There are nearly one million Kenyans living with epilepsy, approximately 70% of which lack access to treatment and psychosocial care. The problem is further compounded by myths and misconceptions about the condition. Many people believe that it is a fainting spell, a curse or demon possession caused by witchcraft or punishment from God. Others believe that epilepsy is contagious. The stigma, misinformation, and epilepsy stereotypes often prevent persons living with epilepsy from getting needed care.
Epilepsy is a serious brain disorder that makes one prone to seizures. The risk factors vary from place to place and range from brain infections, accidents, drugs and alcohol abuse, complications arising from home births, and transmissions by pets like cats and dogs. There is an urgent need to increase efforts in epilepsy education and awareness to reach under-served populations and communities and expand access to medical treatment.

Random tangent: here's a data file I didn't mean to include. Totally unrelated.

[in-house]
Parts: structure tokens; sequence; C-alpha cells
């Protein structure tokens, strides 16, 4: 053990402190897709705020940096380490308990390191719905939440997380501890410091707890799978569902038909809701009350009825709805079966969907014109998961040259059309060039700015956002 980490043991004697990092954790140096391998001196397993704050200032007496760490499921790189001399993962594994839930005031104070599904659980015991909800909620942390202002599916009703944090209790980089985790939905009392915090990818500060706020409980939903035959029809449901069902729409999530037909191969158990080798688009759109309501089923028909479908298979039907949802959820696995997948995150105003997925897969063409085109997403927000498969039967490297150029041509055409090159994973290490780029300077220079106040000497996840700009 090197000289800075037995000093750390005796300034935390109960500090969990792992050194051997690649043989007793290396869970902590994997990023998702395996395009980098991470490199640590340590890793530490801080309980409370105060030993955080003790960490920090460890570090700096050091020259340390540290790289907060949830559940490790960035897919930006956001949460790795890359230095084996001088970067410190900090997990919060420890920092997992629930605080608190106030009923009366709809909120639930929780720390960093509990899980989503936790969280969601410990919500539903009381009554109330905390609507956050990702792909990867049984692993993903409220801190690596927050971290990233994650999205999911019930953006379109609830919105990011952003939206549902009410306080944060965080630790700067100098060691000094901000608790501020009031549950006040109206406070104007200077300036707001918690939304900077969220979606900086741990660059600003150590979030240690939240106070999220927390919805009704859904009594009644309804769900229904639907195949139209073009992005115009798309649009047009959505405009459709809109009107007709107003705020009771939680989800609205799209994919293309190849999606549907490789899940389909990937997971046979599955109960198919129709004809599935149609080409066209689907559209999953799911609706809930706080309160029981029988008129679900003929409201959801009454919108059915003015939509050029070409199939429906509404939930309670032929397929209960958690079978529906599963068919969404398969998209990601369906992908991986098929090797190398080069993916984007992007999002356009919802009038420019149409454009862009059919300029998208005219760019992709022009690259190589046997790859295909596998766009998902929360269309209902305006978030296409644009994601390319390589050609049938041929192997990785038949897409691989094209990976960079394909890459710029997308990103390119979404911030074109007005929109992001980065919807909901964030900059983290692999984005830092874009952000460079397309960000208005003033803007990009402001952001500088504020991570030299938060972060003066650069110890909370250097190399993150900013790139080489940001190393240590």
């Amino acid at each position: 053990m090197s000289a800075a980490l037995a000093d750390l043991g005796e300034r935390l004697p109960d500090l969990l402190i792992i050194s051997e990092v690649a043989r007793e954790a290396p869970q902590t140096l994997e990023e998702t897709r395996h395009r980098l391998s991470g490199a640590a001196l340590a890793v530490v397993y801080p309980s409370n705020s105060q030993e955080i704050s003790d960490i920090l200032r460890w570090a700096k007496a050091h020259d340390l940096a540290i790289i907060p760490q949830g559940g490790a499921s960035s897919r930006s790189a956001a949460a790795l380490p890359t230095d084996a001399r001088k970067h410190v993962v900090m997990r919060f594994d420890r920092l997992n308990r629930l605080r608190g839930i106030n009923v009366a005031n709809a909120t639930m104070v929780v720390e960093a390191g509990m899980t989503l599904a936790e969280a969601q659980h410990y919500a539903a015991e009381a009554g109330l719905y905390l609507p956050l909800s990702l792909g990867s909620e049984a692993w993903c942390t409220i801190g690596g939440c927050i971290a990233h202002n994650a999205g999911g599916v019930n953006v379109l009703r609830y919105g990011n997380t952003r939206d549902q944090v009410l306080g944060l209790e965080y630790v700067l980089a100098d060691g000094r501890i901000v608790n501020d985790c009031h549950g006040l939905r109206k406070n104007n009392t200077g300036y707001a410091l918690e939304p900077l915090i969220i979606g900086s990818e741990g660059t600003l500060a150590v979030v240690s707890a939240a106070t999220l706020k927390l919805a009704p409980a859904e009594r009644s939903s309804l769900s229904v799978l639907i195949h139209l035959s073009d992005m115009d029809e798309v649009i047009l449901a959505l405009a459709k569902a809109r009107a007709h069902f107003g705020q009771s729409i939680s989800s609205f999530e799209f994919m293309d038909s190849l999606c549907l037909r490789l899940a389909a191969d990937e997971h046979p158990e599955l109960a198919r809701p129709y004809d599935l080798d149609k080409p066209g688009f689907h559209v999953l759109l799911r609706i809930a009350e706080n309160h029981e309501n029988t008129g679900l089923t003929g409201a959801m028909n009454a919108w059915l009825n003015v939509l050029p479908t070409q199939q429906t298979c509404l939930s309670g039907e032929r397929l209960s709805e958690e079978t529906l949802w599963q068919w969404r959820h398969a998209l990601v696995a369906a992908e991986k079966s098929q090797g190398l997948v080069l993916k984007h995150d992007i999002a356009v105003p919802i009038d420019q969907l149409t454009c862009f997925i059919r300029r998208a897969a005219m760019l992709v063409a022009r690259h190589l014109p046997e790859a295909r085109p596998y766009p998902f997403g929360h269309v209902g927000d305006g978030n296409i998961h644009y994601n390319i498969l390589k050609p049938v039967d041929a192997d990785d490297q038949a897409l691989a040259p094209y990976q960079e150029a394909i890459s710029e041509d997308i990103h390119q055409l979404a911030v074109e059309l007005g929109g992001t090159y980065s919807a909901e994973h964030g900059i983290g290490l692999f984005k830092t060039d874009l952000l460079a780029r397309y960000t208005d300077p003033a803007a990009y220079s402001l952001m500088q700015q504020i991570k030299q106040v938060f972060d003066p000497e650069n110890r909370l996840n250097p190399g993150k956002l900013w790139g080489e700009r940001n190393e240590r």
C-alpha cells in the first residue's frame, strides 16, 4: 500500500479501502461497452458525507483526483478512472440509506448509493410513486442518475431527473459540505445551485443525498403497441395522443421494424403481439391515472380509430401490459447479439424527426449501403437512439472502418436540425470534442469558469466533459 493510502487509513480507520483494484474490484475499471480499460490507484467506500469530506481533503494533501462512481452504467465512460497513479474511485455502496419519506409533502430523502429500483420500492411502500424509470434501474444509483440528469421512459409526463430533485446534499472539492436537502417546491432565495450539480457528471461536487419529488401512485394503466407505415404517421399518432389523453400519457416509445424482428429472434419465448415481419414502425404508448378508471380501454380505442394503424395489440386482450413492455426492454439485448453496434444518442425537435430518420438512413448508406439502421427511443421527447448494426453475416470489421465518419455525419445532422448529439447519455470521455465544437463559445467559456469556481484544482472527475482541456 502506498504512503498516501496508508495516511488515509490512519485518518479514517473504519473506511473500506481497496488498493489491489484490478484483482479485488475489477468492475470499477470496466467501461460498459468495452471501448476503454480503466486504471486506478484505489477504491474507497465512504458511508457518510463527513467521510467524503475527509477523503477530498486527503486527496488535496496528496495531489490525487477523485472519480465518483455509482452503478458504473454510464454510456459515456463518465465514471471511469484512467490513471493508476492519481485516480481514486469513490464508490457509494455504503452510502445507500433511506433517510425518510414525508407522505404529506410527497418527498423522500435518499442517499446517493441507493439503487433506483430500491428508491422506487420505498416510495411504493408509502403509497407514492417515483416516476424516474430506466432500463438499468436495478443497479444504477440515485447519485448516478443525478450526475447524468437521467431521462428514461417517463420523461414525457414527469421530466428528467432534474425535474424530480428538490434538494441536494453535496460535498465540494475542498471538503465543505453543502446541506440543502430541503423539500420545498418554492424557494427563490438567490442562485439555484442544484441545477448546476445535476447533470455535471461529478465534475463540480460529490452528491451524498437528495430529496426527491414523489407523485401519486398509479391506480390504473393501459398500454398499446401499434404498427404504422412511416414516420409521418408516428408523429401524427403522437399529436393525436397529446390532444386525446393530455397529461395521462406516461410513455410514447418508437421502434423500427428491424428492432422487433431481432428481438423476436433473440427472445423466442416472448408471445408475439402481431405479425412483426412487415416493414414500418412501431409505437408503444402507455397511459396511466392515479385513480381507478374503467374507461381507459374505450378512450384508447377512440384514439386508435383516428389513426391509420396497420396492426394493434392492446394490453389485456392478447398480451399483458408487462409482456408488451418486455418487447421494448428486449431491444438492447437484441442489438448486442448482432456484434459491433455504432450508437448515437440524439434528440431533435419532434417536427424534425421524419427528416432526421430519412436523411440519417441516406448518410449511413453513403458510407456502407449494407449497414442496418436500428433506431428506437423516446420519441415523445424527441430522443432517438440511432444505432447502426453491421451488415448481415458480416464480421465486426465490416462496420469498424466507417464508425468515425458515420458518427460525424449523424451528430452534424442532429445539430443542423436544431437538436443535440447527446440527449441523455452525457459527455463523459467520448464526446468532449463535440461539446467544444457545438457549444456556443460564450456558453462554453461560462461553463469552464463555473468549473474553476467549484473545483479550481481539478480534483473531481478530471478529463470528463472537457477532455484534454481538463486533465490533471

Over the past 10 years Youth on the Move (YotM) has reached over 1.2 million Kenyans through its awareness and advocacy programs and provided personal guidance to persons living with epilepsy to access medical care. Despite our efforts, the greatest challenge remains affordability, accessibility and availability (the three As) of anti-epileptic drugs to persons living with epilepsy to enable them access proper diagnosis and psychosocial care.
Since 2008 YotM has collected 95,700 signatures and continues to collect signatures from Kenyans to petition the government for action. YotM believes that the Government of Kenya should provide diagnostic equipment in all public health facilities and subsidize the cost of diagnosis and treatment. YotM hopes that this media engagement organized by NCD Alliance Kenya will help in addressing the plight of persons living with epilepsy.